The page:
A variety of studies have investigated the relationship between PIU and psychological dysfunction, revealing that anxiety and mood problems are common among problematic Internet users ([Kim et al., 2006], [Morgan and Cotten, 2003], [Sanders et al., 2000], [Whang et al., 2003] and [Young and Rogers, 1998]). Additionally, negative emotions appear to differentiate problematic from non-problematic Internet use with a reduction of negative emotions driving problematic use, and an enhancement of positive emotions driving non-problematic use (Wan & Chiou, 2006). As such, using the Internet may represent a way of coping with real life problems that takes the form of problem solving, entertainment and challenge in non-problematic use, and of reassurance and avoidance in problematic use. If this were the case then PIU could be conceptualized as a specific form of maladaptive self-regulatory strategy (LaRose et al., 2003).

The emergence of cognitive theories of psychological dysfunction (e.g., Beck, 1976) has led to a growing interest in the characteristics of cognition and its regulation. Recent work by Davis (2001), applying Beck’s (1976) cognitive therapy paradigm, has highlighted the potential role of cognitions in the development and maintenance of PIU. More recently, a particular line of theoretical work has begun emphasizing the role of metacognitions as central to the development and persistence of psychological dysfunction ([Wells, 2000], [Wells and Matthews, 1994] and [Wells and Matthews, 1996]).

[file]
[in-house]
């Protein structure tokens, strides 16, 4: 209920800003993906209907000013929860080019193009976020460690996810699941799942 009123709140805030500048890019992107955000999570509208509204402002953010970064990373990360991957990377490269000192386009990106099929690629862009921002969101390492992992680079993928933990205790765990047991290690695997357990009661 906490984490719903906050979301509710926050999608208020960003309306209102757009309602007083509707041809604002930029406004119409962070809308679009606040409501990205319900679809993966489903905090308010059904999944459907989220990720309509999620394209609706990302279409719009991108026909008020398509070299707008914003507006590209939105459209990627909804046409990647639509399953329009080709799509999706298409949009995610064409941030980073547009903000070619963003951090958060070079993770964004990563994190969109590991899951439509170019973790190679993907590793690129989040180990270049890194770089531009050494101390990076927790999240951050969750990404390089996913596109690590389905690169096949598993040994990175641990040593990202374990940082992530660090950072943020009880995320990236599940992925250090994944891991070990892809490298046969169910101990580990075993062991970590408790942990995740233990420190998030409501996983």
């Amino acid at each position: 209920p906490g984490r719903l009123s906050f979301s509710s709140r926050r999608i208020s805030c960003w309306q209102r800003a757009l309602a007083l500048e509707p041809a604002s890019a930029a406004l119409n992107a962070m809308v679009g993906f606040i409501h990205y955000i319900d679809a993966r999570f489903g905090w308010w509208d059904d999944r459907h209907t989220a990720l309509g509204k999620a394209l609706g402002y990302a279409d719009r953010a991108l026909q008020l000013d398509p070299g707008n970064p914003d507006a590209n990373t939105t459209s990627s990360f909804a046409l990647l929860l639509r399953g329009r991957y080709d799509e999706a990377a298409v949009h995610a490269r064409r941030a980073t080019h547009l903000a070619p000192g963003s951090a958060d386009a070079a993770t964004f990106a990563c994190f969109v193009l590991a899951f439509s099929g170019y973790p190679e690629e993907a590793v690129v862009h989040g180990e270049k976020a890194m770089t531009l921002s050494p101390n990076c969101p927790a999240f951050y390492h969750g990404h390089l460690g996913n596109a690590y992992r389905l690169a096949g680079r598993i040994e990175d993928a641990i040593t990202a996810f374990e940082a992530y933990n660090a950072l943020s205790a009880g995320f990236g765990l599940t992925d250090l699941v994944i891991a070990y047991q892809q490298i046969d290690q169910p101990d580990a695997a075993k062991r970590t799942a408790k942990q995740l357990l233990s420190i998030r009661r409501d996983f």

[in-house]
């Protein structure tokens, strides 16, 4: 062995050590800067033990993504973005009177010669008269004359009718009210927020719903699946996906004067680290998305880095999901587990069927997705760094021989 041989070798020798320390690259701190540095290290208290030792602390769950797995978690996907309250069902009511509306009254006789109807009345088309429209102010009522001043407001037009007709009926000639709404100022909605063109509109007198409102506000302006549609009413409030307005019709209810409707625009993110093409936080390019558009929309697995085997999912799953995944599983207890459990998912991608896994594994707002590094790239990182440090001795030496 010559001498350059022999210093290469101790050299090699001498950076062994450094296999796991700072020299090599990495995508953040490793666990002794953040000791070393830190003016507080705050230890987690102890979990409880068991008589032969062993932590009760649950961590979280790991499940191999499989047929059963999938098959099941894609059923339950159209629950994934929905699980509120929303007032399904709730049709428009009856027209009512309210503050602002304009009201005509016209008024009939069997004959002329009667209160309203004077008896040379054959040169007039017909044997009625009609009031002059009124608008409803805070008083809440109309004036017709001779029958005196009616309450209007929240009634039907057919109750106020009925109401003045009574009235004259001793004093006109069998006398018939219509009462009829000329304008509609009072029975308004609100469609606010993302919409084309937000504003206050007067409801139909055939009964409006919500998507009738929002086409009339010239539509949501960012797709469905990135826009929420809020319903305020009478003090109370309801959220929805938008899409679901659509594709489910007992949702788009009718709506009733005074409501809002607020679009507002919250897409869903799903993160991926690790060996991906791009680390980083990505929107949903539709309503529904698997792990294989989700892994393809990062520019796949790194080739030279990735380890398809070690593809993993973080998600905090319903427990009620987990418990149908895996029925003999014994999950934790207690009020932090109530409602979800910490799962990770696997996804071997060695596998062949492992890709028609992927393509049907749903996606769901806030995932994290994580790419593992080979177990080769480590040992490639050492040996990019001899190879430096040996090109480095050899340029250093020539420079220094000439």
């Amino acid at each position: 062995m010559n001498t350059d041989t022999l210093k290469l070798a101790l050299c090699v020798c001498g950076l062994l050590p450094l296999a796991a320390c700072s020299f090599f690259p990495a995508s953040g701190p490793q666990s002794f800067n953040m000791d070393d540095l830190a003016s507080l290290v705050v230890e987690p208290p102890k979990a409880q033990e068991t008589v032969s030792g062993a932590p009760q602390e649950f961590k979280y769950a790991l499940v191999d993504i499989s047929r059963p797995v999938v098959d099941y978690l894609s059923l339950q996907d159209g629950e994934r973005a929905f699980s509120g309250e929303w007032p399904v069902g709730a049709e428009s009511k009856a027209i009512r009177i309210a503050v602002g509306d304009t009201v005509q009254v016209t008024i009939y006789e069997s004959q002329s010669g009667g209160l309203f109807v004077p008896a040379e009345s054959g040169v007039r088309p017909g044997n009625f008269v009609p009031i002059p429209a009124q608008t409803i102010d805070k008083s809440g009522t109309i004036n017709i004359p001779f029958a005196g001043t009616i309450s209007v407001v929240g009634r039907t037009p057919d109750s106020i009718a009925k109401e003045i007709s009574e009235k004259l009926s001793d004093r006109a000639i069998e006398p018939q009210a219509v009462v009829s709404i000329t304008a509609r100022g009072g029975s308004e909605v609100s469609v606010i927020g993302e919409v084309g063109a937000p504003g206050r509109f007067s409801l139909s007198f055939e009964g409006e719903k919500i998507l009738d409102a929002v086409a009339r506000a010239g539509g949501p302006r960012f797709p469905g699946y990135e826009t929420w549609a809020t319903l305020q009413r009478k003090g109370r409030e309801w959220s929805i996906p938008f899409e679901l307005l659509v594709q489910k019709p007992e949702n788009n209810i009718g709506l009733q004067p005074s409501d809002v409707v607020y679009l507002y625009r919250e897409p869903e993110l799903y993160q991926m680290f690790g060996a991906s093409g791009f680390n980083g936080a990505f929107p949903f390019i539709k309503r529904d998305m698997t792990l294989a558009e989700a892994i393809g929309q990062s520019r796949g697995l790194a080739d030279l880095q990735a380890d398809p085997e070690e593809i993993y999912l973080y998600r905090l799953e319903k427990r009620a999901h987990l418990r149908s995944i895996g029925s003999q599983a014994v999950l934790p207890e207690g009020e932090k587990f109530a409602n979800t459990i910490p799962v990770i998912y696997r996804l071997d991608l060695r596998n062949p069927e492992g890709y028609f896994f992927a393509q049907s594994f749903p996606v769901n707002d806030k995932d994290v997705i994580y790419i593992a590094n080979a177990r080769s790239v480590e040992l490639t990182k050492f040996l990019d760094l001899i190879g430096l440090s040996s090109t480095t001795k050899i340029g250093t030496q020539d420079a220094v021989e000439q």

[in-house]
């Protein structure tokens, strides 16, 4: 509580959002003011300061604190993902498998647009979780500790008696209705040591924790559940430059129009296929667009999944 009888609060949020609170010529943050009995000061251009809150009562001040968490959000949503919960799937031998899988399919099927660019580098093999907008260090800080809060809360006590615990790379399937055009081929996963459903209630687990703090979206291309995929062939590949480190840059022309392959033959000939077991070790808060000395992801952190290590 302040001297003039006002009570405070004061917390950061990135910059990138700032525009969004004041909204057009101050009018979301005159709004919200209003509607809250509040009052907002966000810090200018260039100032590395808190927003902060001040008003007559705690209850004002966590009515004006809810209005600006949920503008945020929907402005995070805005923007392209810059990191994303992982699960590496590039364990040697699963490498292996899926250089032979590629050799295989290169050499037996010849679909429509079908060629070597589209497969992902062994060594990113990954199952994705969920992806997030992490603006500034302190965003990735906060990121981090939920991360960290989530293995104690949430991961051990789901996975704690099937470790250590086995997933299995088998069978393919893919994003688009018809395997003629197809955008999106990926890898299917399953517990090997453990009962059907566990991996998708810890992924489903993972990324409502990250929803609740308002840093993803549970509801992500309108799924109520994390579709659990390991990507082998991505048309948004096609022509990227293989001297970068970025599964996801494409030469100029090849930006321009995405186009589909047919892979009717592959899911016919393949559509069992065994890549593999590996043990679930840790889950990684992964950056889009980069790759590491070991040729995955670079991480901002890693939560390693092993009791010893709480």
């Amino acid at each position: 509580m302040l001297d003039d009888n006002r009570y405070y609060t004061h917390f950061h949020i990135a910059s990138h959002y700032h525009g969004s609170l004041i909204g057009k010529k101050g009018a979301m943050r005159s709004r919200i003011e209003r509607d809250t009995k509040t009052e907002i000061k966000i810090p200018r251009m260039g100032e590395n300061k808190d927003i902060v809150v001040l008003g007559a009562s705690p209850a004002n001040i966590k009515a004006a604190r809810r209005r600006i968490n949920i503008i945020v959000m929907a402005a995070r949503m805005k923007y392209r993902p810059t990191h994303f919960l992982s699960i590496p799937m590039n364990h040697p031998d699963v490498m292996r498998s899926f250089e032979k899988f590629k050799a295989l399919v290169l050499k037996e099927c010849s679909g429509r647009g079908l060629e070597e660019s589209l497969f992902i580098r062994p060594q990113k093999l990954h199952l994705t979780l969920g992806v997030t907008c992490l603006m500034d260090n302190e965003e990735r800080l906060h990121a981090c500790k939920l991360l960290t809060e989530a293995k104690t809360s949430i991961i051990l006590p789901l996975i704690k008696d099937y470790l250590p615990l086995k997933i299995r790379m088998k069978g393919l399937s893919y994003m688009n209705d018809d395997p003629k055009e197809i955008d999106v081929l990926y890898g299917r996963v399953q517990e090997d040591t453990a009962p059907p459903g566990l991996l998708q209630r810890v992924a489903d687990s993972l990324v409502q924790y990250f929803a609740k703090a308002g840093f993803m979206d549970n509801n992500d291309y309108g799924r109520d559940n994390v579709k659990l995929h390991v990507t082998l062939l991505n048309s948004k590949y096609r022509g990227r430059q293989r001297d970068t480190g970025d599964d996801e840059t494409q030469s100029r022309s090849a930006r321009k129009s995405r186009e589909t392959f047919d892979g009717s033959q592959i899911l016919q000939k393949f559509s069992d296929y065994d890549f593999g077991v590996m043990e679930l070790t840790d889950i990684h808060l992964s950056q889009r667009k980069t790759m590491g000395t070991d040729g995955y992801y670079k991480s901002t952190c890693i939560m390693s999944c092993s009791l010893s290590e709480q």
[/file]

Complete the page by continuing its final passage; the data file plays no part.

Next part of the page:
Metacognitions refer to the information individuals hold about their own cognition and internal states, and about coping strategies that impact on both ([Flavell, 1979], [Wells, 2000], [Wells and Matthews, 1994] and [Wells and Matthews, 1996]). Examples of information individuals hold about their own cognition and internal states may include beliefs concerning the significance of particular types of thoughts, e.g. “It is bad to think thought X” or “I need to control thought X”. Examples of information individuals hold about coping strategies that impact on cognition and internal states may include beliefs such as “Smoking will help me get things sorted out in my mind” or “Drinking will help me solve the problem”. According to the metacognitive theoretical tenet ([Wells, 2000], [Wells and Matthews, 1994] and [Wells and Matthews, 1996]) metacognitions are fundamental in predisposing individuals to develop response patterns to thoughts and internal events that are characterised by heightened self-focused attention, recyclic thinking patterns, avoidance and thought suppression, and maladaptive behaviors. One such maladaptive behavior may be indeed PIU.